Bad Rabbit: Everything You Need to Know About This GoT-Referencing Ransomware Epidemic [How to Protect Yourself]
In the third major ransomware outbreak of the year, Bad Rabbit has infected a number of high profile targets in various countries. A new ransomware, BadRabbit locks up files and demands ransom but experts warn victims not to pay the ransom as they probably won’t get access to the data anyway.
After WannaCry and Petya, the new Bad Rabbit ransomware appears to be another variant of Petya, hitting a number of high profile organizations in Russia, Ukraine and Europe. At least three media organizations and several financial institutes have been reportedly hit by Bad Rabbit so far. The ransomware first started infecting systems on Tuesday 24, hitting multiple organizations simultaneously in the fashion of WannaCry and Petya outbreaks earlier this year.
Who is affected by BadRabbit?
The self-titled Bad Rabbit encrypts data before demanding a payment of 0.05 bitcoin ($275 at the time of writing). The ransom note also carries a timer counting down from just over 41 hours, warning the user to pay within that time or have the ransom go up. The high profile organizations affected by this outbreak include:
- Russian media organisation Interfax
- Odessa International Airport
- Payment systems on the Kiev Metro
- Ministry of Infrastructure of Ukraine
So far, reports have mentioned over 200 victim organizations in the following countries:
- South Korea
- United States
“ESET’s telemetry has detected hundreds of occurrences of Diskcoder.D. Most of the detections are in Russia and Ukraine, however, also there are reports of computers in Turkey, Bulgaria and other countries are affected,” ESET, one of the security firms monitoring the outbreak has said.
In their report, Kaspersky Lab researchers said that the latest attack is similar to Petya. “Based on our investigation, this is a targeted attack against corporate networks, using methods similar to those used in the ExPetr attack,” Kaspersky said.
Shocker (or not) – spreads via fake Flash Player updates
While this kind of outbreak may suggest attackers have exploited a security vulnerability, that is actually not true. Bad Rabbit primarily spreads via drive-by downloads through infected websites. Visitors on these websites that have been compromised since June are told to install a Flash Player update, and then instead of a Flash Player update, the malware is dropped on the victim devices.
— Costin Raiu (@craiu) October 24, 2017
In its report, Cisco Talos wrote that it “assesses with high confidence that a fake Flash Player update is being delivered via a drive-by-download and compromising systems”. It added that “the sites that were seen redirecting to Bad Rabbit were a variety of sites that are based in Russia, Bulgaria, and Turkey”.
This is yet another example of how effective ransomware can be delivered leveraging secondary propagation methods such as SMB to proliferate. In this example the initial vector wasn’t a sophisticated supply chain attack. Instead it was a basic drive-by-download leveraging compromised websites. This is quickly becoming the new normal for the threat landscape. Threats spreading quickly, for a short window, to inflict maximum damage.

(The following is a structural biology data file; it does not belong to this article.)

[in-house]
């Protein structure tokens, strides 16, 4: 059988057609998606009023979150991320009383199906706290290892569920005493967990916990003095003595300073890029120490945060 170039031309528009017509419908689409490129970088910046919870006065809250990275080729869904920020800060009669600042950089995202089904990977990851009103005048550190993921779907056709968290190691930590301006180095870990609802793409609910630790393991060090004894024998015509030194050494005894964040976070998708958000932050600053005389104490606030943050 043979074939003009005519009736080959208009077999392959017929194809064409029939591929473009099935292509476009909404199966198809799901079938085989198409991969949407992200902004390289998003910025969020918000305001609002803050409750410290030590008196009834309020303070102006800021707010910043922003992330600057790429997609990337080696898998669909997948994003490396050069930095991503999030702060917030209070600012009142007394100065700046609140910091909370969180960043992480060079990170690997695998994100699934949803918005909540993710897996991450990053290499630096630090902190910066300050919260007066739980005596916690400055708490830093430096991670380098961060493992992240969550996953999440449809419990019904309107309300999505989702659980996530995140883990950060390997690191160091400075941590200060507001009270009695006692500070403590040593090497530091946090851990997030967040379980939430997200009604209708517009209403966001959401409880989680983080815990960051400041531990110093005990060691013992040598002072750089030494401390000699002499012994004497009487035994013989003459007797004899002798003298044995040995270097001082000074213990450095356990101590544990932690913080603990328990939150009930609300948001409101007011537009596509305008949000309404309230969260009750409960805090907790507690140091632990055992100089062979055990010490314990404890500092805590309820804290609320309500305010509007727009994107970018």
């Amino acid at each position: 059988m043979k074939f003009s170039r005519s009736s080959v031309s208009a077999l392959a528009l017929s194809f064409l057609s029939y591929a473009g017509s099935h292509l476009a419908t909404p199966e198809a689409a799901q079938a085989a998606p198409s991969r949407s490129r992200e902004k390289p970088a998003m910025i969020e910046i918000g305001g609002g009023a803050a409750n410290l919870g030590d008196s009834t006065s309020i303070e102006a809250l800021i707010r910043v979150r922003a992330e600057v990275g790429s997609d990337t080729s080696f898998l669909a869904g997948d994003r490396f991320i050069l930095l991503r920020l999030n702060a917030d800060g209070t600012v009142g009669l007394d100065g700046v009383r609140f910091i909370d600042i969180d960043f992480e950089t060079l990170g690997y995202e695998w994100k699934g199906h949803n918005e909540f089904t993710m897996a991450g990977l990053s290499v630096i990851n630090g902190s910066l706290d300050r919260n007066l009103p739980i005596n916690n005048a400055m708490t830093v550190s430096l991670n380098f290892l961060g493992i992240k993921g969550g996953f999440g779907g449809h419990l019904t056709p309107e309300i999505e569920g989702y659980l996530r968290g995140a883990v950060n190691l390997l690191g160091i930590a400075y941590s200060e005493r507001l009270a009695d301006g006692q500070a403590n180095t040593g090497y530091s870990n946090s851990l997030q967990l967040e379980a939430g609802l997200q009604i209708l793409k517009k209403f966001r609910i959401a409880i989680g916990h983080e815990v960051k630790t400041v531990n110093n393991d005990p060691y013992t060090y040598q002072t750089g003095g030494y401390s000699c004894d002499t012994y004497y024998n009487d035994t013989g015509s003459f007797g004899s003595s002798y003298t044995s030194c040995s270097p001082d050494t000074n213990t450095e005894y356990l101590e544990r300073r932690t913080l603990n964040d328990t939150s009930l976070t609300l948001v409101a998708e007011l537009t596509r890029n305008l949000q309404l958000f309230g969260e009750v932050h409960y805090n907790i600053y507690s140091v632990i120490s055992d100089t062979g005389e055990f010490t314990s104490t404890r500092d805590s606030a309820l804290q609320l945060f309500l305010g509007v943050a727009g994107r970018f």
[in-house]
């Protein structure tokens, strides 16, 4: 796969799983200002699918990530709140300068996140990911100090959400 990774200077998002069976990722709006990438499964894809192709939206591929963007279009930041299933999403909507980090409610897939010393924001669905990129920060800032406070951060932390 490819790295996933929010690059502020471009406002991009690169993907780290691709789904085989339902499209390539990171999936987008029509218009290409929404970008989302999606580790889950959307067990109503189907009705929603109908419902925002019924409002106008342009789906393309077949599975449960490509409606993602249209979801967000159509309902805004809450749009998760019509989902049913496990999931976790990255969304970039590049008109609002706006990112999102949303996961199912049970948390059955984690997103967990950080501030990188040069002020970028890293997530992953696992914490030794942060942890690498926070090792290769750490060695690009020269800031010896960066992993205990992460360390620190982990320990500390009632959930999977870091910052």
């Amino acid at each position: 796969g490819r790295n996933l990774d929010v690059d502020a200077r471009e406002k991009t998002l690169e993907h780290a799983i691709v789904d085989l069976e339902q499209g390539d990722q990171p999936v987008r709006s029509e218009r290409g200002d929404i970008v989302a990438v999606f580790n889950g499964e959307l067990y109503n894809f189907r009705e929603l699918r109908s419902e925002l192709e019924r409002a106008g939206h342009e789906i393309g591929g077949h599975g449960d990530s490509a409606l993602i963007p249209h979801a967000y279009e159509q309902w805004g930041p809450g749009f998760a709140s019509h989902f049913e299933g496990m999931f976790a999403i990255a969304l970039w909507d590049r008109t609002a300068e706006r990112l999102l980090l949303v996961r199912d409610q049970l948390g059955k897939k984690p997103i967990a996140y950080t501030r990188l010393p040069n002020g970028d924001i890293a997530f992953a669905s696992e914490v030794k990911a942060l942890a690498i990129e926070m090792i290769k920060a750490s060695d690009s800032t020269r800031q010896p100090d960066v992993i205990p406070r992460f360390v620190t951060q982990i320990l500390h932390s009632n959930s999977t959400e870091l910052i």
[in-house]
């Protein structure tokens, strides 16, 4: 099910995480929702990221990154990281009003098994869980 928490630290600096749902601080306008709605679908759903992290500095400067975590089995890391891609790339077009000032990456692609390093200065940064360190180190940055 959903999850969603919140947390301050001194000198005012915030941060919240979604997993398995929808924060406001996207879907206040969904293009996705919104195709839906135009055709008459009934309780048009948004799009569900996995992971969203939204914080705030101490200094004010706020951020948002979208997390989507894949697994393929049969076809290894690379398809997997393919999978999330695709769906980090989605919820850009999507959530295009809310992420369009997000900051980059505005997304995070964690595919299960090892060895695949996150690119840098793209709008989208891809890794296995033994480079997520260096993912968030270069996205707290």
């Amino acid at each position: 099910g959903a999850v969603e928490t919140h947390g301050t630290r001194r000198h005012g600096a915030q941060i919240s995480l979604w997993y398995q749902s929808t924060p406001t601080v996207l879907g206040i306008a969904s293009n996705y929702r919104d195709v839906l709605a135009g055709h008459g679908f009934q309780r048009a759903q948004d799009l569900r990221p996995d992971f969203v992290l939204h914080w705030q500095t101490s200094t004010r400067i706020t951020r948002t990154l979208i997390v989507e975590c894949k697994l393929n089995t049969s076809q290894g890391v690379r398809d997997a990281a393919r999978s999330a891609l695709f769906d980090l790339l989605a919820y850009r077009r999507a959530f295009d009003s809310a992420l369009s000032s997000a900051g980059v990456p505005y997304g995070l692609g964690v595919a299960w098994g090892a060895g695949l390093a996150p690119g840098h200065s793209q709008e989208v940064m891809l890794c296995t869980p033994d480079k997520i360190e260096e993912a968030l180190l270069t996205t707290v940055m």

Once in, BadRabbit can spread laterally through the network, propagating further without user interaction. Researchers have noted that the ransomware also easily spreads thanks to simple username and password combinations, brute forcing its way across entire networks.
Nope, doesn’t carry EternalBlue
While Bad Rabbit being able to spread across the networks may remind some readers of the infamous EternalBlue exploit that was dropped by the Shadow Brokers earlier this year from their exclusive NSA kit and has been used in multiple ransomware and malware strains, Bad Rabbit does not use this particular exploit. “We currently have no evidence that the EternalBlue exploit is being utilized to spread the infection,” Cisco Talos researchers have said.
At the moment it is unclear who is behind this latest ransomware outbreak. Researchers monitoring the situation have said that the similarity between Petya and Bad Rabbit may mean that the same group is behind both campaigns, but it doesn’t help anyway since no one could identify those behind Petya, either. Carrying Game of Thrones references (all three dragon names are used in the code somewhere) doesn’t help the case either, since the television series is popular worldwide.
Vaccine for Bad Rabbit arrives…
Kaspersky and other security researchers have suggested corporate users block the execution of file “c:\windows\infpub.dat” and “C:\Windows\cscc.dat” to prevent infection.
I can confirm – Vaccination for #badrabbit:
Create the following files c:windowsinfpub.dat && c:windowscscc.dat – remove ALL PERMISSIONS (inheritance) and you are now vaccinated. 🙂 pic.twitter.com/5sXIyX3QJl
— Amit Serper (@0xAmit) October 24, 2017
The United States Computer Emergency Readiness Team (US-CERT) has advised victims not to pay the ransom if they fall for BadRabbit. “US-CERT discourages individuals and organizations from paying the ransom, as this does not guarantee that access will be restored,” it said in an advisory. “Using unpatched and unsupported software may increase the risk of proliferation of cybersecurity threats, such as ransomware.”